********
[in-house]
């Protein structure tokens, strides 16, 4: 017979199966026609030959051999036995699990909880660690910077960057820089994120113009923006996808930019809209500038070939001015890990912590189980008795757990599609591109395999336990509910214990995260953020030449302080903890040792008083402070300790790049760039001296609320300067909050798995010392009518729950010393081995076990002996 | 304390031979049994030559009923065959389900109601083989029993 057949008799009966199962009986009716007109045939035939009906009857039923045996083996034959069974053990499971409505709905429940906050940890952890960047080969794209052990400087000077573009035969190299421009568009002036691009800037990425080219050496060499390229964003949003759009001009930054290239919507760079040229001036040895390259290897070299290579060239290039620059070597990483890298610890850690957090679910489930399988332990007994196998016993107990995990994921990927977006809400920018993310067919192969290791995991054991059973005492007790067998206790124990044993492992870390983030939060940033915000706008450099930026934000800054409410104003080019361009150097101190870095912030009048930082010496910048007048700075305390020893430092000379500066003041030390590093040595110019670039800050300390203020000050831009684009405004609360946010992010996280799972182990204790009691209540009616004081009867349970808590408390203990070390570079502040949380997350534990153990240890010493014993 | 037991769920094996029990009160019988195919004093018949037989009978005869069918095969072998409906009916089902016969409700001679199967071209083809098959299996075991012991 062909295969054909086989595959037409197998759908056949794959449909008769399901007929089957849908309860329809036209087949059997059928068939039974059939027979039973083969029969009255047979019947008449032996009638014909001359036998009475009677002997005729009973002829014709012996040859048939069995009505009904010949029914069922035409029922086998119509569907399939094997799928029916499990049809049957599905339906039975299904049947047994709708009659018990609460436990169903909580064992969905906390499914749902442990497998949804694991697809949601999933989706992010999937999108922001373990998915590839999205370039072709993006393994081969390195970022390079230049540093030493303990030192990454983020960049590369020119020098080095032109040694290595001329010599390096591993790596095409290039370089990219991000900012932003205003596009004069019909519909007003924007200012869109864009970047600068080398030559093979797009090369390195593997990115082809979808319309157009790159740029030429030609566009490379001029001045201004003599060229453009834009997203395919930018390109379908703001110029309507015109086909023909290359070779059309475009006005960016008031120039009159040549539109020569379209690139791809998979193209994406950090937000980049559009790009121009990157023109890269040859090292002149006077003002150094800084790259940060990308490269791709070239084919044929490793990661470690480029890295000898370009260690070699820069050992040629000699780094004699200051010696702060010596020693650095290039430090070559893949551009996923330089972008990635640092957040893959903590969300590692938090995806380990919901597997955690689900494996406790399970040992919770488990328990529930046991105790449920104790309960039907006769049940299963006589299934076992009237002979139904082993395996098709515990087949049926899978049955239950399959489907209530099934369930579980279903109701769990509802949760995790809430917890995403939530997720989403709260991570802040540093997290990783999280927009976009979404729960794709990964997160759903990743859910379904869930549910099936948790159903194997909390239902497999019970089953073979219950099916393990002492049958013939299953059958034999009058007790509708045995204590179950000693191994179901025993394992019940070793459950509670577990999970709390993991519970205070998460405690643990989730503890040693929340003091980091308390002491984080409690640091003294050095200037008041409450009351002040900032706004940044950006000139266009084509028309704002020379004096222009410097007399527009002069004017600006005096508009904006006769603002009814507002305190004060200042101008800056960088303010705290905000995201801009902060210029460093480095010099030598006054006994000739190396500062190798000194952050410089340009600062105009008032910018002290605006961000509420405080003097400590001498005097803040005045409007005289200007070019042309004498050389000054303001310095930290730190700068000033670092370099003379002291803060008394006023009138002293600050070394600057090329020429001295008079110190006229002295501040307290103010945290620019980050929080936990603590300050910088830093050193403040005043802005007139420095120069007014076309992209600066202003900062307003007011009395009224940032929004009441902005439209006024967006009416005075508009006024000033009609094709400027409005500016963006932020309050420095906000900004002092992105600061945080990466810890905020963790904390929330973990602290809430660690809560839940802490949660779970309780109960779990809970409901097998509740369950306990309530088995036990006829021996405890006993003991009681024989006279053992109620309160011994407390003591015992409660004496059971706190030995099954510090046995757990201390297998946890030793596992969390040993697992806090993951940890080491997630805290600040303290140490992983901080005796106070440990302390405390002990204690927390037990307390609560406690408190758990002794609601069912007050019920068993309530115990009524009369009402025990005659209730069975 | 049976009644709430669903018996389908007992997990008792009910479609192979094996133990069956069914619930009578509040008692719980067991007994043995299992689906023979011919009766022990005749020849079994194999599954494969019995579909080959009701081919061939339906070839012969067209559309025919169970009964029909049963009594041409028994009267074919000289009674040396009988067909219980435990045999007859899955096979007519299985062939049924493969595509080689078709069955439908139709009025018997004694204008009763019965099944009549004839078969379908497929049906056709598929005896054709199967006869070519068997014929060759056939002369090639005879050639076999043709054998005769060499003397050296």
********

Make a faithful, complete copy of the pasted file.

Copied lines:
[in-house]
């Protein structure tokens, strides 16, 4: 017979199966026609030959051999036995699990909880660690910077960057820089994120113009923006996808930019809209500038070939001015890990912590189980008795757990599609591109395999336990509910214990995260953020030449302080903890040792008083402070300790790049760039001296609320300067909050798995010392009518729950010393081995076990002996 | 304390031979049994030559009923065959389900109601083989029993 057949008799009966199962009986009716007109045939035939009906009857039923045996083996034959069974053990499971409505709905429940906050940890952890960047080969794209052990400087000077573009035969190299421009568009002036691009800037990425080219050496060499390229964003949003759009001009930054290239919507760079040229001036040895390259290897070299290579060239290039620059070597990483890298610890850690957090679910489930399988332990007994196998016993107990995990994921990927977006809400920018993310067919192969290791995991054991059973005492007790067998206790124990044993492992870390983030939060940033915000706008450099930026934000800054409410104003080019361009150097101190870095912030009048930082010496910048007048700075305390020893430092000379500066003041030390590093040595110019670039800050300390203020000050831009684009405004609360946010992010996280799972182990204790009691209540009616004081009867349970808590408390203990070390570079502040949380997350534990153990240890010493014993 | 037991769920094996029990009160019988195919004093018949037989009978005869069918095969072998409906009916089902016969409700001679199967071209083809098959299996075991012991 062909295969054909086989595959037409197998759908056949794959449909008769399901007929089957849908309860329809036209087949059997059928068939039974059939027979039973083969029969009255047979019947008449032996009638014909001359036998009475009677002997005729009973002829014709012996040859048939069995009505009904010949029914069922035409029922086998119509569907399939094997799928029916499990049809049957599905339906039975299904049947047994709708009659018990609460436990169903909580064992969905906390499914749902442990497998949804694991697809949601999933989706992010999937999108922001373990998915590839999205370039072709993006393994081969390195970022390079230049540093030493303990030192990454983020960049590369020119020098080095032109040694290595001329010599390096591993790596095409290039370089990219991000900012932003205003596009004069019909519909007003924007200012869109864009970047600068080398030559093979797009090369390195593997990115082809979808319309157009790159740029030429030609566009490379001029001045201004003599060229453009834009997203395919930018390109379908703001110029309507015109086909023909290359070779059309475009006005960016008031120039009159040549539109020569379209690139791809998979193209994406950090937000980049559009790009121009990157023109890269040859090292002149006077003002150094800084790259940060990308490269791709070239084919044929490793990661470690480029890295000898370009260690070699820069050992040629000699780094004699200051010696702060010596020693650095290039430090070559893949551009996923330089972008990635640092957040893959903590969300590692938090995806380990919901597997955690689900494996406790399970040992919770488990328990529930046991105790449920104790309960039907006769049940299963006589299934076992009237002979139904082993395996098709515990087949049926899978049955239950399959489907209530099934369930579980279903109701769990509802949760995790809430917890995403939530997720989403709260991570802040540093997290990783999280927009976009979404729960794709990964997160759903990743859910379904869930549910099936948790159903194997909390239902497999019970089953073979219950099916393990002492049958013939299953059958034999009058007790509708045995204590179950000693191994179901025993394992019940070793459950509670577990999970709390993991519970205070998460405690643990989730503890040693929340003091980091308390002491984080409690640091003294050095200037008041409450009351002040900032706004940044950006000139266009084509028309704002020379004096222009410097007399527009002069004017600006005096508009904006006769603002009814507002305190004060200042101008800056960088303010705290905000995201801009902060210029460093480095010099030598006054006994000739190396500062190798000194952050410089340009600062105009008032910018002290605006961000509420405080003097400590001498005097803040005045409007005289200007070019042309004498050389000054303001310095930290730190700068000033670092370099003379002291803060008394006023009138002293600050070394600057090329020429001295008079110190006229002295501040307290103010945290620019980050929080936990603590300050910088830093050193403040005043802005007139420095120069007014076309992209600066202003900062307003007011009395009224940032929004009441902005439209006024967006009416005075508009006024000033009609094709400027409005500016963006932020309050420095906000900004002092992105600061945080990466810890905020963790904390929330973990602290809430660690809560839940802490949660779970309780109960779990809970409901097998509740369950306990309530088995036990006829021996405890006993003991009681024989006279053992109620309160011994407390003591015992409660004496059971706190030995099954510090046995757990201390297998946890030793596992969390040993697992806090993951940890080491997630805290600040303290140490992983901080005796106070440990302390405390002990204690927390037990307390609560406690408190758990002794609601069912007050019920068993309530115990009524009369009402025990005659209730069975 | 049976009644709430669903018996389908007992997990008792009910479609192979094996133990069956069914619930009578509040008692719980067991007994043995299992689906023979011919009766022990005749020849079994194999599954494969019995579909080959009701081919061939339906070839012969067209559309025919169970009964029909049963009594041409028994009267074919000289009674040396009988067909219980435990045999007859899955096979007519299985062939049924493969595509080689078709069955439908139709009025018997004694204008009763019965099944009549004839078969379908497929049906056709598929005896054709199967006869070519068997014929060759056939002369090639005879050639076999043709054998005769060499003397050296």